Australian Consumers in 2020: A Look into the Future

Australian Consumers in 2020: A Look into the Future

Australian Consumers in 2020: A Look into the Future

Daphne Kasriel

Analyst Insight by Daphne Kasriel-Alexander – Consumer Trends Consultant

 

Australia has elevated itself on the global stage in the last two decades, thanks to a booming mining industry and an influx of economic migrants. However, the country is currently seeing a slowdown in all sectors, with its currency depreciating nearly 20% in just two years. Heading towards the end of this decade, what does the future look like for Australia?

AUSTRALIAN CONSUMERS TODAY  

Not afraid to complain

According to the latest report released in December 2014 by the Australian Competition and Consumer Commission (ACCC), over 7,000 individuals filed complaints and enquiries about small businesses and franchising in the second half of last year. Some complaints have even gone viral online, such as one mother’s complaint about a café which did not let her take her pram inside, and another who complained after being told to stop breastfeeding. In a separate report by Queensland University of Technology and University of Warwick published in the same period in the Journal of Marketing Management, one female participant was quoted as saying: “I believe that being forceful when complaining is effective because I think you need to be halfway between forceful and assertive”.

Just put it on credit

A March 2015 survey by comparison website creditcardfinder.com.au found that more than 40% of the 1,200 Australian credit card holders polled make at least four unplanned purchases on their credit card a month, spending more than A$2,000 (US$1,550). At the top of the list are entertainment and shopping. However, the survey also found that Australians in general have improved their credit card spending habits. “We’re using our cards more and paying more off each month than we used to”, creditcardfinder.com.au financial analyst Michelle Hutchison says. The number of people who make more than 10 unplanned purchases per month has dropped marginally to 9.88%, from 10.19% in 2014. Based on Reserve Bank of Australia figures for March, the number of transactions per credit card is 12.1 per month, with an average balance of A$3,234 and repayment of A$1,692.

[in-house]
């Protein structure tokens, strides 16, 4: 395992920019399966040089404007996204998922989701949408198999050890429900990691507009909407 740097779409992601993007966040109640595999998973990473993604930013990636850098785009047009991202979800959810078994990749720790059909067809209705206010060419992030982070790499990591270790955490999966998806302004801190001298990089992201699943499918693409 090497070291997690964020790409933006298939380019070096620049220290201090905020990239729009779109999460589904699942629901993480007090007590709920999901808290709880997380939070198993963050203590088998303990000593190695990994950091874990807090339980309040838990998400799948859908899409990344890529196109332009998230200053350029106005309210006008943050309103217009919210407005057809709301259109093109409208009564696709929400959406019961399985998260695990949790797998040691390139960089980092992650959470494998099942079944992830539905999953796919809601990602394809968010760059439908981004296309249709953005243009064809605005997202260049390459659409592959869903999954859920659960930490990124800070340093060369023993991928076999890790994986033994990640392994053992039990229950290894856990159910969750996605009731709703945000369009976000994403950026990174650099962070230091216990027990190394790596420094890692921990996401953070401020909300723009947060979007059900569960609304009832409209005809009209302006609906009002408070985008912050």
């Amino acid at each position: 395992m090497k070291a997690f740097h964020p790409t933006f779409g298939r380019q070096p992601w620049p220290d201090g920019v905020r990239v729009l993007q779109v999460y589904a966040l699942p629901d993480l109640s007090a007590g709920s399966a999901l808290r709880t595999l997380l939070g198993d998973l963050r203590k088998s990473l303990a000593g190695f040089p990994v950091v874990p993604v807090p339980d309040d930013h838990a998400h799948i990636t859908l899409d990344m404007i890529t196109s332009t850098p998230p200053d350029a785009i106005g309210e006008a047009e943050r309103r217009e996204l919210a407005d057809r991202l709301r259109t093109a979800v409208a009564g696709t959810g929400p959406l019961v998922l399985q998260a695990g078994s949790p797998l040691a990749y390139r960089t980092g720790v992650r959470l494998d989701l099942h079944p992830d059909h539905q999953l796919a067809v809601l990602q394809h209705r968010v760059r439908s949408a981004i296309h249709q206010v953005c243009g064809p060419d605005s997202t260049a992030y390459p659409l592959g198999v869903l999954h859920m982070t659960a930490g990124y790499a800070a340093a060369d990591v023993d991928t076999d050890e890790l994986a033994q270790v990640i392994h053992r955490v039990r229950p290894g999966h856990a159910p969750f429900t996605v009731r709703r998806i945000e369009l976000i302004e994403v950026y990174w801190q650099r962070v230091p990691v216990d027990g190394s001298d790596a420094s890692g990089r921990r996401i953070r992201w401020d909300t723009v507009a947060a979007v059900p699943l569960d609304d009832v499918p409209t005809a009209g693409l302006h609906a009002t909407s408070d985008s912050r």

Avid travellers still

The weaker Australian dollar did not seem to deter Australians from heading overseas. Australian Bureau of Statistics data released in May reveals that almost 1.02 million people left the country for a short-term break – the first time ever that the million mark was crossed in a single month. New Zealand was the most popular destination, attracting 160,700 Aussie visitors, followed by the USA with 101,300 and Indonesia with 98,500. Australian Federation of Travel Agents CEO Jayson Westbury said the record figure was “a sign of the times”. He explained: “I think it’s an indication that outbound travel is within reach of everybody amid the aviation competition in Australia”. Michael Londregan from luxury travel provider Virtuoso, provided a different perspective: “I expect the dollar’s value will have some impact on spending when Australians get to their destination”.

EMERGING AUSTRALIAN CONSUMERS TRENDS 

Losing patience with online shopping

More Australians are avoiding online shopping due to mounting frustrations. A March study of 1,000 online shoppers commissioned by cloud hosting company Rackspace found that the top three complaints from users giving up online retailing include too many pop-up advertisements (42%), service online being different from in-store (34%) and too time consuming to narrow down options available (28%). In addition, 45% of online shoppers have given up on a purchase after experiencing frustrations with a website, while a further 47% have gone to a different website to purchase the same product. Meanwhile, Australian malls are benefiting from an increase in specialty store sales, driven by the launch of the Apple iPhone 6, reported The Australian newspaper in May. Nonetheless, Euromonitor International forecasts that internet users will increase from 18.6 million in 2014 to 21.6 million in 2019, which will further support the growth of internet retailing.